• terry-lynn hemmerling

No tree harmed, at No Harm Farm

Last year on the first day my daughter finished her exams, we went to purchase our Christmas tree. I have debated over the years around what is the more sustainable choice - an artificial tree that can be used year after year - or one that can be composted and re-grown. Fresh, I decided was best. I wanted to support local and so researched businesses in our valley that offered fresh Christmas trees. I found a family operated you-cut Christmas tree farm that held strong values around sustainability and the holiday season. With a borrowed truck, off we went in search of the perfect tree.

We arrived at the farm and were instructed to walk around until we found “the one” and then the farmer would come by to help us. Sticker shock at the price this would cost set in until I was informed that to grow this particular tree again would take 16 years! That seemed such a long time and the money paled in comparison to the work of growing a tree into this size. The farmer took out his saw and began to cut. My daughter and I locked eyes and there was a visceral response in my gut as this tree was sacrificed for our holiday celebrations which would last about two weeks. Sixteen years for two weeks. I will compost it in my garden I consoled myself on the way home… It will become part of our soil and not be wasted at all. These consolations did little to ease the unease I was feeling about the whole endeavour. My daughter echoed my own heart as we drove away, confirming that it wasn’t just me being overly sensitive.

The tree was driven home, given a big drink of warm water and brought inside. It was a beautiful sight, all decorated and twinkling with lights. The whole family agreed it was lovely to sit by and get that Christmasy feeling. Still. Every once in a while (daily) I would remember the farmer pulling his saw back and forth cutting down sixteen years of growing. I would tell myself to get over it - this is a ritual, a tradition and we don’t have many of those in our culture and so I am certainly not going to forgo this one…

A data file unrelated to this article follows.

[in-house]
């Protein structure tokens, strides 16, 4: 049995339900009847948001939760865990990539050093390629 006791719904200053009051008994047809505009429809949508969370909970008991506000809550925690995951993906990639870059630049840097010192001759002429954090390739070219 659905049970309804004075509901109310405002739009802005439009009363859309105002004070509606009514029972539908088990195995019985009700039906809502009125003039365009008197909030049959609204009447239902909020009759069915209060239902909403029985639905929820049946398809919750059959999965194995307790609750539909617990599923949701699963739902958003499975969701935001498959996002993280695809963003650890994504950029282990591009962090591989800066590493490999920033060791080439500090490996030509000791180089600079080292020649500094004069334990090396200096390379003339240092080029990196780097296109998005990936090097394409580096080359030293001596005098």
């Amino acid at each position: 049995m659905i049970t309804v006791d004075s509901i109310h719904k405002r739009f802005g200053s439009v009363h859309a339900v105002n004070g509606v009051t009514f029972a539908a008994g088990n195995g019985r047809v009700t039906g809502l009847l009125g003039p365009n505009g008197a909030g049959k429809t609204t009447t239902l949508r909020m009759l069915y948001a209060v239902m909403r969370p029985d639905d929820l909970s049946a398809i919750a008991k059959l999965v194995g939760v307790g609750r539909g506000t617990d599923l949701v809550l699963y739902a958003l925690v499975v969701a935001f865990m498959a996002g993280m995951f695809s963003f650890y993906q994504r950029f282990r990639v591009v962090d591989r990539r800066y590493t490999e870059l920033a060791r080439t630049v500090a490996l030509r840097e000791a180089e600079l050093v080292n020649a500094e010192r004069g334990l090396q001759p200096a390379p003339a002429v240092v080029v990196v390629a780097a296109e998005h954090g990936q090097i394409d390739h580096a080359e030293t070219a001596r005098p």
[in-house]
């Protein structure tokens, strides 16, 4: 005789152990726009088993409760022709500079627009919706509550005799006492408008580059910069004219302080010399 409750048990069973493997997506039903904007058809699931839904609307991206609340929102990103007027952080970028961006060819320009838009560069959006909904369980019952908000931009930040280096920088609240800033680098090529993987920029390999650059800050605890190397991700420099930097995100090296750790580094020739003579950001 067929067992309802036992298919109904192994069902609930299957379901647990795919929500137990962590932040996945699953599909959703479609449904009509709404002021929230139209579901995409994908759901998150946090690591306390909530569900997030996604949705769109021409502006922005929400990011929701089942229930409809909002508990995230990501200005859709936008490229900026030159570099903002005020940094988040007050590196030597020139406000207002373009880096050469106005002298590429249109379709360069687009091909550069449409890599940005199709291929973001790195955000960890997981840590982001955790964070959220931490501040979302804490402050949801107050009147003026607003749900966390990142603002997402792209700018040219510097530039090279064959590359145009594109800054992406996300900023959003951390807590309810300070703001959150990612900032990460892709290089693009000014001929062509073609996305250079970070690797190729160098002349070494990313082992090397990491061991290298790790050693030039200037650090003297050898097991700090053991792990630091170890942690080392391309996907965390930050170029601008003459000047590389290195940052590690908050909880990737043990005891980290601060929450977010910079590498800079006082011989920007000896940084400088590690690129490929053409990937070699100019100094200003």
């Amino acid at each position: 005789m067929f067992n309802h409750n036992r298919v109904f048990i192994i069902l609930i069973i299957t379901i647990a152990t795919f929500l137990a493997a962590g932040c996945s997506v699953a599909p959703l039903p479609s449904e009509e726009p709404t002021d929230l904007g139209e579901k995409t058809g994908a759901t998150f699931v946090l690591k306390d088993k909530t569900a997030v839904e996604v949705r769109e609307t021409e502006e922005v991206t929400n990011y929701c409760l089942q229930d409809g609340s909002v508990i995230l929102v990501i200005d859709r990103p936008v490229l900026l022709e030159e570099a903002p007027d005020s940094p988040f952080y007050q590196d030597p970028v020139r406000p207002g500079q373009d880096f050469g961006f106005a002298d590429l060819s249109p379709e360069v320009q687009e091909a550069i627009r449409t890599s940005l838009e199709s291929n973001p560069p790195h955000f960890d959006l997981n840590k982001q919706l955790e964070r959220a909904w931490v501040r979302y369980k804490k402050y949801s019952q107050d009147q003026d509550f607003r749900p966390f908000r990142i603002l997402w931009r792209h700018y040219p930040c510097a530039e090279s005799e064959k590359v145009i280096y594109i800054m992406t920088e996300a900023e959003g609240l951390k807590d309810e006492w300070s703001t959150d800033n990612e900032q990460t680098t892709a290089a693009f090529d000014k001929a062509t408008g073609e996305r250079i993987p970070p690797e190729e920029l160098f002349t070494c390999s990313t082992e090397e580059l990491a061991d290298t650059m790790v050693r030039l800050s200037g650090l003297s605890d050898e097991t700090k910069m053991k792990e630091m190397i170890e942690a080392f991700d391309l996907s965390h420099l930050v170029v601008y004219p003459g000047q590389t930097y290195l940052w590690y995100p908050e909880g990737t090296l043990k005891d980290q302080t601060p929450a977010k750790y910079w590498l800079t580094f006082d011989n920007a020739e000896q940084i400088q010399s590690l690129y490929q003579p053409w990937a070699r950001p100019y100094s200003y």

Flash forward to this year. I had the very good fortune of visiting beautiful Salt Spring Island TWICE this year. On my second visit, I picked up this book written by a local author which has now become my favourite book of 2018 but that is another story. Intrigued by her beautiful and important thoughts and ideas, I checked out her website. It was there that I came across an old post about how to make a Yule tree whereby no tree is cut down. Branches are lovingly placed on a homemade teepee structure. My heart swelled. Here it is. Here is the answer to my dilemma. I can engage in the holiday tree ritual, I can bring the outside in to mark the season. I can fully engage in the Christmas ritual bringing light and beauty to the darkest days of the year. I can have that lovely evergreen smell throughout my house. And best of all NO TREE is harmed in the process. And so here is our first go: 

With branches gathered from our yard and trimmed to size, we built a teepee structure with natural twine...

We made sure the twine was not plastic and fully compostable...

We continued to add branches from the bottom up. The more variety the more interest and beauty IMHO... Pro-tip: get out your broom!

TA DA! Need to add the decorations and we are done!

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